Fighting Obesity in the United States with State Legislation

by Stephanie S. Chan

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Obesity is a problem of epidemic proportions in the U.S. There is a role for government involvement to reduce and prevent this public health problem of obesity. Strategies for obesity prevention are moving away from focusing on the individual alone and towards an ecological model to address environmental and societal influences on behavior. Obesity prevention efforts are taking place at national, state and local levels. Since individual states have fiscal and legislative authority and regulatory powers for public health policy, this project will focus at the state level. Various states have already implemented nutrition standards for school meals, taxes on foods of low nutritional standards, or require weight-related assessments for children and adolescents. Given the need to address ecological factors and the complexities of the policy making process, "Does state legislation reduce and prevent obesity at the state level? If not, why?"

The study's aims are to: (1) describe the landscape of obesity prevention legislation, including how legislation compares to research-based policy recommendations; (2) examine the association between obesity prevention legislation and obesity prevalence and other weight outcomes; (3) identify the process of how obesity prevention legislation are formulated and implemented, including factors that facilitate or hinder the process; and (4) suggest strategies to improve role of state legislation in preventing obesity.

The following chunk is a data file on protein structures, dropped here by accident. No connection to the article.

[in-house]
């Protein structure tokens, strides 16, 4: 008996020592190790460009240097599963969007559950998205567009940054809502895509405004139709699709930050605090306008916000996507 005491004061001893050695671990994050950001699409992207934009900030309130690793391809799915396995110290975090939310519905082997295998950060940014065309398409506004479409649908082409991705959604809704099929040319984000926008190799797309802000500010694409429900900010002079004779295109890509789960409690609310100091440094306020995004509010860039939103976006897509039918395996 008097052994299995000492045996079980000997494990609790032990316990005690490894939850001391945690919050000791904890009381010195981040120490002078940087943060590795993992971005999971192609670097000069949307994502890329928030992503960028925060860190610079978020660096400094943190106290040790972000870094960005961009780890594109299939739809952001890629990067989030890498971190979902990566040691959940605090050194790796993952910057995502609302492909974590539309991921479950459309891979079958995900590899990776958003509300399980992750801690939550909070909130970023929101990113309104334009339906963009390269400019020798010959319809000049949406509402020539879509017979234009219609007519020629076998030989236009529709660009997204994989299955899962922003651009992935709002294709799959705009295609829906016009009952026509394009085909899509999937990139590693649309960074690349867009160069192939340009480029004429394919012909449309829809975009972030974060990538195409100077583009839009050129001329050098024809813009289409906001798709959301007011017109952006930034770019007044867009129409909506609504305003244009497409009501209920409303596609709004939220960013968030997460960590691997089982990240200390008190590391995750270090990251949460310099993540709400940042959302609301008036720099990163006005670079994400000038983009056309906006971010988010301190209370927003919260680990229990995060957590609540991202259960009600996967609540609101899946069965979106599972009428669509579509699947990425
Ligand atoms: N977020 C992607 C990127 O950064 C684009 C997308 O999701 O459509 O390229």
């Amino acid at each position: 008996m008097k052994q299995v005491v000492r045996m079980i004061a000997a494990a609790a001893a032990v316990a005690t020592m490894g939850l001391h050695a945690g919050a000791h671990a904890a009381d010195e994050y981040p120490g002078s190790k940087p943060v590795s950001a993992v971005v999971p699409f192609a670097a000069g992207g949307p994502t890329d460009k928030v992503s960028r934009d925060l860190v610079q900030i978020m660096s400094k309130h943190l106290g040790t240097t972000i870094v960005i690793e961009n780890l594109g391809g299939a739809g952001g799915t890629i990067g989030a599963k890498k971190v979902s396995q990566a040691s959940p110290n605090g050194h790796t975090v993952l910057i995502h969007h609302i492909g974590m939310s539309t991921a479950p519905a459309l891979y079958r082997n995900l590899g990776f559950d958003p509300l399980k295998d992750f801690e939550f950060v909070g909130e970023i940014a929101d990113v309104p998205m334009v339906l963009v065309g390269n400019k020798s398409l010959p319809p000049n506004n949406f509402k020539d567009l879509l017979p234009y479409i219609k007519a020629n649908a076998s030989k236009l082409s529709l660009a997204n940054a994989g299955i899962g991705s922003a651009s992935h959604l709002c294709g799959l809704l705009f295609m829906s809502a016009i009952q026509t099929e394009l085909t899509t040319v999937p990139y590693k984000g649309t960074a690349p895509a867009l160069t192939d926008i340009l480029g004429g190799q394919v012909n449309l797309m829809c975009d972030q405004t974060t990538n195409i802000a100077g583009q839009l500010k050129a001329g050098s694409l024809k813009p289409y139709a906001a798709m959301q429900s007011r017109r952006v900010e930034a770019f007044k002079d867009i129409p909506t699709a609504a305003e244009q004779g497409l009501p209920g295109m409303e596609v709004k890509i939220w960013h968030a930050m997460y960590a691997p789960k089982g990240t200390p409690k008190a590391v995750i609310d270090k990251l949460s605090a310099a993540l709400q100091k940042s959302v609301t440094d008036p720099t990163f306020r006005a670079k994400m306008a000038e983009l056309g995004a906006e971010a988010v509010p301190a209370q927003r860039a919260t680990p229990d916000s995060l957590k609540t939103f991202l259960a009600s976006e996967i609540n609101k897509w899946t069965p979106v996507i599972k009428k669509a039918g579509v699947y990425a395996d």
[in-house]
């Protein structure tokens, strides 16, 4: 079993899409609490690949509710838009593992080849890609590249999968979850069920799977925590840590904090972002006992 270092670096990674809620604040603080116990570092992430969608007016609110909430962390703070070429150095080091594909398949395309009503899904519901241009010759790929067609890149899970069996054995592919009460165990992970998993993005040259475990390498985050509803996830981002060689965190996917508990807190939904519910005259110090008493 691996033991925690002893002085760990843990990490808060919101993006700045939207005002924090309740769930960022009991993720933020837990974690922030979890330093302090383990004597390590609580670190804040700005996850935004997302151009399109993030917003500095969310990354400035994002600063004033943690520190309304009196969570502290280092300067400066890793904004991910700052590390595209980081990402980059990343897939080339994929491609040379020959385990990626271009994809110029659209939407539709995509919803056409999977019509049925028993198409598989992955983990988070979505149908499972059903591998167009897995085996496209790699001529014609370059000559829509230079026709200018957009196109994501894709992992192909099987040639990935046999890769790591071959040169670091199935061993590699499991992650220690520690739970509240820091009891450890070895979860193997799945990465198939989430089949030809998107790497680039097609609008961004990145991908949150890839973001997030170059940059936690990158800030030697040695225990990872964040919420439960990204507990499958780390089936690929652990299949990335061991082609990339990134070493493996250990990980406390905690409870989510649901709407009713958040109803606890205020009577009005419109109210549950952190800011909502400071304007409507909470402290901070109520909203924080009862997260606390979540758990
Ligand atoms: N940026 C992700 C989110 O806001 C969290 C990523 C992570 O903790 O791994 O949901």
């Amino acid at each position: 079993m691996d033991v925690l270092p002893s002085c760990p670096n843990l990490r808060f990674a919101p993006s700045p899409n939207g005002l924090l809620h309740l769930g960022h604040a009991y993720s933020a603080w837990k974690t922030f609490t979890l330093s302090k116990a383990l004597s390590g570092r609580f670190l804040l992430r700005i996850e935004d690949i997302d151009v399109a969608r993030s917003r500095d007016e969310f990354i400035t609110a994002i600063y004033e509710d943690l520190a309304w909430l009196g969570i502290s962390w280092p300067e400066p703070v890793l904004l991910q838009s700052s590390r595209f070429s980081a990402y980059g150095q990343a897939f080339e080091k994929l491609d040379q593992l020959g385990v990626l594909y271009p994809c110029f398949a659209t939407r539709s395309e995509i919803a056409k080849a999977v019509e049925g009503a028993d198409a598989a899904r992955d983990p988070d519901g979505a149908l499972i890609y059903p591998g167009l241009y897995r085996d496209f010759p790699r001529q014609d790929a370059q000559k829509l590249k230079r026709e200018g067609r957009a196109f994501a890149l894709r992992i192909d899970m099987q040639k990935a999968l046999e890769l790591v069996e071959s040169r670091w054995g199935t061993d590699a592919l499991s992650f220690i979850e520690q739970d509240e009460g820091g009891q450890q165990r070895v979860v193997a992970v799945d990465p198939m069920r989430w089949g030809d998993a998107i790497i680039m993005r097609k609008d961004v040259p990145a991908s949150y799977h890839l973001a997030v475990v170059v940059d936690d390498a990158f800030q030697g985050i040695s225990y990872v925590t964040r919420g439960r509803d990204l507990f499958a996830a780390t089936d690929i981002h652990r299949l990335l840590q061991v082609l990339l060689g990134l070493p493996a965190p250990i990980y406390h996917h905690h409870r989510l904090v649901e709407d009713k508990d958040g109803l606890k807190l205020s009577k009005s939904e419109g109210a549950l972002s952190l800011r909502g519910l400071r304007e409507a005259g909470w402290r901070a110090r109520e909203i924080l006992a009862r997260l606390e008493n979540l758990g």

Table of Contents

  • Chapter One

    Introduction and Background

  • Chapter Two

    Description of the Legislative Landscape

  • Chapter Three

    Association between Legislation and Obesity Prevalence

  • Chapter Four

    Understanding How Obesity Prevention Legislation is Formulated and Implemented

  • Chapter Five


  • Appendix A

    Supporting Material for Aim 1

  • Appendix B

    Supporting Material for Aim 2

  • Appendix C

    Supporting Material for Aim 3

Research conducted by

This document was submitted as a dissertation in June 2013 in partial fulfillment of the requirements of the doctoral degree in public policy analysis at the Pardee RAND Graduate School. The faculty committee that supervised and approved the dissertation consisted of Sarah Meadows (Chair), Nelson Lim, and Homero Martinez.

This report is part of the RAND Corporation Dissertation series. Pardee RAND dissertations are produced by graduate fellows of the Pardee RAND Graduate School, the world's leading producer of Ph.D.'s in policy analysis. The dissertations are supervised, reviewed, and approved by a Pardee RAND faculty committee overseeing each dissertation.

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